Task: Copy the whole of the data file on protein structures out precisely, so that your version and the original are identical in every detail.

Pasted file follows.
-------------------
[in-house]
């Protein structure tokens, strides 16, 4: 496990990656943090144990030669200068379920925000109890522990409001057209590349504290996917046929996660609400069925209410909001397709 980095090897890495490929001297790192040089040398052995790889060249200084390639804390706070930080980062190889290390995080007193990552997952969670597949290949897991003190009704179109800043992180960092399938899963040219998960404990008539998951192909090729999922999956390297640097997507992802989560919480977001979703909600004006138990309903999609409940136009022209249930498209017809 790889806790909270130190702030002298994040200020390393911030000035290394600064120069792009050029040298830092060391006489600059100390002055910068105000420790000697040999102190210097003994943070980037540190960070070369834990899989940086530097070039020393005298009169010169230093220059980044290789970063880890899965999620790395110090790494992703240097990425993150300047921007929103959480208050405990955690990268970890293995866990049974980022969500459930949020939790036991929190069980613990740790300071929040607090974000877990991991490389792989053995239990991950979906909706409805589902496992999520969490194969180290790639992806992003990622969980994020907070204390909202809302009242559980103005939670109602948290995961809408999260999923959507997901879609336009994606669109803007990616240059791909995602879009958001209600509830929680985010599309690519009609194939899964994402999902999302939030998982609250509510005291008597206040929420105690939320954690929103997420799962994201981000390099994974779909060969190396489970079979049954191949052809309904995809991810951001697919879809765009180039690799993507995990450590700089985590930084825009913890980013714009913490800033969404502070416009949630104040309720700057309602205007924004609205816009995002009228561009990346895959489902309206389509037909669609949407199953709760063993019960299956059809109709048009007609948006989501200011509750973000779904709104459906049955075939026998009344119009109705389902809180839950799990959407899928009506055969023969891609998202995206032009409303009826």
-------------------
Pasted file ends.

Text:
[in-house]
């Protein structure tokens, strides 16, 4: 496990990656943090144990030669200068379920925000109890522990409001057209590349504290996917046929996660609400069925209410909001397709 980095090897890495490929001297790192040089040398052995790889060249200084390639804390706070930080980062190889290390995080007193990552997952969670597949290949897991003190009704179109800043992180960092399938899963040219998960404990008539998951192909090729999922999956390297640097997507992802989560919480977001979703909600004006138990309903999609409940136009022209249930498209017809 790889806790909270130190702030002298994040200020390393911030000035290394600064120069792009050029040298830092060391006489600059100390002055910068105000420790000697040999102190210097003994943070980037540190960070070369834990899989940086530097070039020393005298009169010169230093220059980044290789970063880890899965999620790395110090790494992703240097990425993150300047921007929103959480208050405990955690990268970890293995866990049974980022969500459930949020939790036991929190069980613990740790300071929040607090974000877990991991490389792989053995239990991950979906909706409805589902496992999520969490194969180290790639992806992003990622969980994020907070204390909202809302009242559980103005939670109602948290995961809408999260999923959507997901879609336009994606669109803007990616240059791909995602879009958001209600509830929680985010599309690519009609194939899964994402999902999302939030998982609250509510005291008597206040929420105690939320954690929103997420799962994201981000390099994974779909060969190396489970079979049954191949052809309904995809991810951001697919879809765009180039690799993507995990450590700089985590930084825009913890980013714009913490800033969404502070416009949630104040309720700057309602205007924004609205816009995002009228561009990346895959489902309206389509037909669609949407199953709760063993019960299956059809109709048009007609948006989501200011509750973000779904709104459906049955075939026998009344119009109705389902809180839950799990959407899928009506055969023969891609998202995206032009409303009826």